The Consolidated Appropriations Act, 2021 (CAA), which is the spending bill passed by Congress on December 27, 2020, imposed new requirements on group health plans to ensure compliance with the Mental Health Parity and Addiction Equity Act of 2008’s (MHPAEA). Generally, the purpose of the MHPAEA is to prevent group health plans and health insurance issuers that provide mental health or substance use disorder (MH/SUD) benefits from applying financial requirements or treatment limitations to MH/SUD benefits that are more restrictive than those that apply to medical/surgical benefits.
The new requirements added by the CAA focus on nonquantitative treatment limitations (NQTLs). NQTLs are items like prior authorization, step therapy, medical necessity reviews, or other limitations or conditions that are not tied to a number. The current rules allow participants to request information about the processes, strategies, evidentiary standards, and other factors used to apply a NQTL to MH/SUD benefits as compared to medical/surgical benefits. The CAA added additional requirements effective February 10, 2021, including the following:
- Health plans and health insurance issuers that impose NQTLs on MH/SUD benefits are required to perform and document a comparative analysis demonstrating that the processes, strategies, evidentiary standards and other factors used to apply the NQTLs to MH/SUD benefits, as written and in operation, are comparable to, and applied no more stringently than, the processes, strategies, evidentiary standards, and other factors used to apply the NQTLs to medical/surgical benefits; and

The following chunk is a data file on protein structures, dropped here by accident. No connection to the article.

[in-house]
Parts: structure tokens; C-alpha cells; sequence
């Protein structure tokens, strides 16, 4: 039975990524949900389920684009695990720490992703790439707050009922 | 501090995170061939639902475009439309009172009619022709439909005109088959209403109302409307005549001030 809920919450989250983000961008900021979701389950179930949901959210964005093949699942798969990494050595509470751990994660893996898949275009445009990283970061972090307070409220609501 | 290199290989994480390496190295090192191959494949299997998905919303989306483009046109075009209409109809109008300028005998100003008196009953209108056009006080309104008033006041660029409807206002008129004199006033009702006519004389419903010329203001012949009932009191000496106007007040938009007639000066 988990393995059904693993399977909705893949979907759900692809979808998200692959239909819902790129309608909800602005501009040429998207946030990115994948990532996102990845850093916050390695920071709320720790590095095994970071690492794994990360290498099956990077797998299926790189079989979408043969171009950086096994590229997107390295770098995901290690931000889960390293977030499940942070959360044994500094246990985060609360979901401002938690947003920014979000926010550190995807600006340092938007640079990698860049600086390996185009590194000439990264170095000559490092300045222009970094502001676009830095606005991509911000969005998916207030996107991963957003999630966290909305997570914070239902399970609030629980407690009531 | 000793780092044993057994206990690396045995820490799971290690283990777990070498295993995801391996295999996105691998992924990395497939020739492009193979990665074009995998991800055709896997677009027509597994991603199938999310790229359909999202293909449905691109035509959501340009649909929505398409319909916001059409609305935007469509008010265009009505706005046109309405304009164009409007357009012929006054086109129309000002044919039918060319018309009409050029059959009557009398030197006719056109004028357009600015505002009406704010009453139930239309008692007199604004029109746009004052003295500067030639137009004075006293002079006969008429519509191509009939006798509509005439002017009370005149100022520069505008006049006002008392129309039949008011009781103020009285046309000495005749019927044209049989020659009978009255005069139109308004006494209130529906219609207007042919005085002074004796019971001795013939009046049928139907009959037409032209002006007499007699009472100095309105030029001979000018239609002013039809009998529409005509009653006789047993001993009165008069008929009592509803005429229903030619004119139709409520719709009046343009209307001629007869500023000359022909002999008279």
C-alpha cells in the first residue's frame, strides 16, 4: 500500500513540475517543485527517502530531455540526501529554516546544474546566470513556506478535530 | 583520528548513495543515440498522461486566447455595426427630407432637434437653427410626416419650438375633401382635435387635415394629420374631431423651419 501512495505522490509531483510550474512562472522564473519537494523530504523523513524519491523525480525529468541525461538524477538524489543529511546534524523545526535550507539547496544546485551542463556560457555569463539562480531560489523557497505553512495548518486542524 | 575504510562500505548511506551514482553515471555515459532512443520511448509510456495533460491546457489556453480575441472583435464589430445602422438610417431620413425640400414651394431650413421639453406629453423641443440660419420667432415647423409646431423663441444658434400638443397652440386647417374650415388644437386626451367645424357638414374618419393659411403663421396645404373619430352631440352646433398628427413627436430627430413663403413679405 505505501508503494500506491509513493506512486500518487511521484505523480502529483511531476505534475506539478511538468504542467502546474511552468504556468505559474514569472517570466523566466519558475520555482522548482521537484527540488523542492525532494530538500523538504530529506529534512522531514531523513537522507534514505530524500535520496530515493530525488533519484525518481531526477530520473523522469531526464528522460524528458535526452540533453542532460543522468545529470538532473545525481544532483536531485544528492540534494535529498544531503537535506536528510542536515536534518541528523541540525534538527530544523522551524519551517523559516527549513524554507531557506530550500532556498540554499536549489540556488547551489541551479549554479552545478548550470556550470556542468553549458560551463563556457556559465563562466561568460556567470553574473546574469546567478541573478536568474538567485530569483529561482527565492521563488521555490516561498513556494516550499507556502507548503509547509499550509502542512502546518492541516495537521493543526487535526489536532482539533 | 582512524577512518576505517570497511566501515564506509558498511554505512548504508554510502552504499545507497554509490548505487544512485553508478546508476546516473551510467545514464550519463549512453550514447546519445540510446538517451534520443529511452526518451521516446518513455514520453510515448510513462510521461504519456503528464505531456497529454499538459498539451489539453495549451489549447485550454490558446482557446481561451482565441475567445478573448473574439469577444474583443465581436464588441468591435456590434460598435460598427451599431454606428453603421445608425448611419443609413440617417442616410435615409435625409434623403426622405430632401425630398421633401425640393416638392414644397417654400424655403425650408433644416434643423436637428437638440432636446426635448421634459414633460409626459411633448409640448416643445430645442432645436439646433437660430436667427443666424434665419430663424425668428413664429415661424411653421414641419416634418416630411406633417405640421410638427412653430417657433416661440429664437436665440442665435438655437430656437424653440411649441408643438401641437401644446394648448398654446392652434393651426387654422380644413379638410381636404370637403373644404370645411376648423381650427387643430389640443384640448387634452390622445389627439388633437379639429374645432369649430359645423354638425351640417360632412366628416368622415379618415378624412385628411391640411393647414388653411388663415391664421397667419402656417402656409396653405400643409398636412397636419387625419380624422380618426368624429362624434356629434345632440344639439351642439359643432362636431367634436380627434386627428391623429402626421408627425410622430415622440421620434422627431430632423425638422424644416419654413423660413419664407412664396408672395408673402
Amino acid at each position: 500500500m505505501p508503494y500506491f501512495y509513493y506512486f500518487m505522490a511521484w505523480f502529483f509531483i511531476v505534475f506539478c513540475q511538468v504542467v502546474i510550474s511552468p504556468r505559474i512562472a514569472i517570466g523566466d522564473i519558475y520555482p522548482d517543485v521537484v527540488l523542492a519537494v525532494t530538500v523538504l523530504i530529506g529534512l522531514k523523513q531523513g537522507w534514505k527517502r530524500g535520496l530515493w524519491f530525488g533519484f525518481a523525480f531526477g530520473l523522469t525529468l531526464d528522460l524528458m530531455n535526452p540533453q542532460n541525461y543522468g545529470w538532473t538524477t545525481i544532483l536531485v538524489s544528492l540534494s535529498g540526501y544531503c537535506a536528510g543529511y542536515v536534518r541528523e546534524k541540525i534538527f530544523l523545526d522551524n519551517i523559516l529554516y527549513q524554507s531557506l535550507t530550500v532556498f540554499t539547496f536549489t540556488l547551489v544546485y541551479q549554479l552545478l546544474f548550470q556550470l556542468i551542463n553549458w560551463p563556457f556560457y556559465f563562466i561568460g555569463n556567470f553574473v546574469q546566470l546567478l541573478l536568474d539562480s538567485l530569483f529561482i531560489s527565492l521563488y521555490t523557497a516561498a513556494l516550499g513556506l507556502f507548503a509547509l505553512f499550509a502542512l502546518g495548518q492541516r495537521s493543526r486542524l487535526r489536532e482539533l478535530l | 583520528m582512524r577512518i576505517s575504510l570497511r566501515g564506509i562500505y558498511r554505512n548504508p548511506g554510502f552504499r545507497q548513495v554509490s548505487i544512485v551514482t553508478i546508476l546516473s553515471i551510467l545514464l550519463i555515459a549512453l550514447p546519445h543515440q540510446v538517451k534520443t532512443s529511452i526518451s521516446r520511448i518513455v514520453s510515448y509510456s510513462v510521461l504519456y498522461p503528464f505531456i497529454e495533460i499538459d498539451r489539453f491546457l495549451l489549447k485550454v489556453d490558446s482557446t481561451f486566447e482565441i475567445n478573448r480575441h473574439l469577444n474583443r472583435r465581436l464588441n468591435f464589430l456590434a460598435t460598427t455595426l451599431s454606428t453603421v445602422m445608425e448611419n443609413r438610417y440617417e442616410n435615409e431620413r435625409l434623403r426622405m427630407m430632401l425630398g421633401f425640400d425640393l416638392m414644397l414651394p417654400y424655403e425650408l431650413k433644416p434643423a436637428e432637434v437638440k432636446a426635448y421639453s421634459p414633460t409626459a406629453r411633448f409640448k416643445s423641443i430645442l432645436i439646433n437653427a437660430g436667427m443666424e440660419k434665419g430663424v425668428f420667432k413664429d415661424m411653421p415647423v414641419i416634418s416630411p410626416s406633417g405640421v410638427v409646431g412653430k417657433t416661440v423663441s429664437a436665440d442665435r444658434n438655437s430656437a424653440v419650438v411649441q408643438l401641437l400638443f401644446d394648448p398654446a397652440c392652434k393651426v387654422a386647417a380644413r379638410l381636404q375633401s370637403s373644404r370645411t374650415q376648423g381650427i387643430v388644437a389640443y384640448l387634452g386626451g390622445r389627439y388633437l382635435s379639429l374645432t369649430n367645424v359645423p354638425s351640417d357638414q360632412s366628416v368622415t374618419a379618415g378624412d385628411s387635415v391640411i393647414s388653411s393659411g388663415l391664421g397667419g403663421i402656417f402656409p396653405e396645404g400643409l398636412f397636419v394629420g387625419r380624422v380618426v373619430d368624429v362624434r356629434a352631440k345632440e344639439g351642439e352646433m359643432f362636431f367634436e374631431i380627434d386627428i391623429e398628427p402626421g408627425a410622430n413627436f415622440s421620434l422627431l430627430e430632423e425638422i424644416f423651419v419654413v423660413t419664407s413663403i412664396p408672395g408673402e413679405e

- Upon request, health plans and health insurance issuers must make this comparative analysis available to state insurance regulators and/or the Secretary of Labor, the Secretary of Health and Human Services and/or the Secretary of the Treasury (the “Secretaries”) along with other information described in the CAA.
The CAA also requires the Secretaries to request at least 20 such analyses per year from health plans and health insurances issuers. If the comparative analysis is found to be non-compliant, the health plan or health insurance issuers must specify the actions it will take to come into compliance and must provide a new, compliant analysis within 45 days. If the new analysis is still determined to be non-compliant, the health insurance plan or health insurance issuer must inform all enrolled individuals of the non-compliance.
The Secretaries have 18 months to issue joint guidance and regulations on these new MHPAEA requirements; however, health plans and health insurance issuers should be prepared at any point after February 10, 2021 to submit this information. Accordingly, plan sponsors should work closely with their insurance carriers or third-party administrators to document compliance with MHPAEA’s NQTL requirements and ensure they are prepared to respond to a request for the NQTL comparative analyses.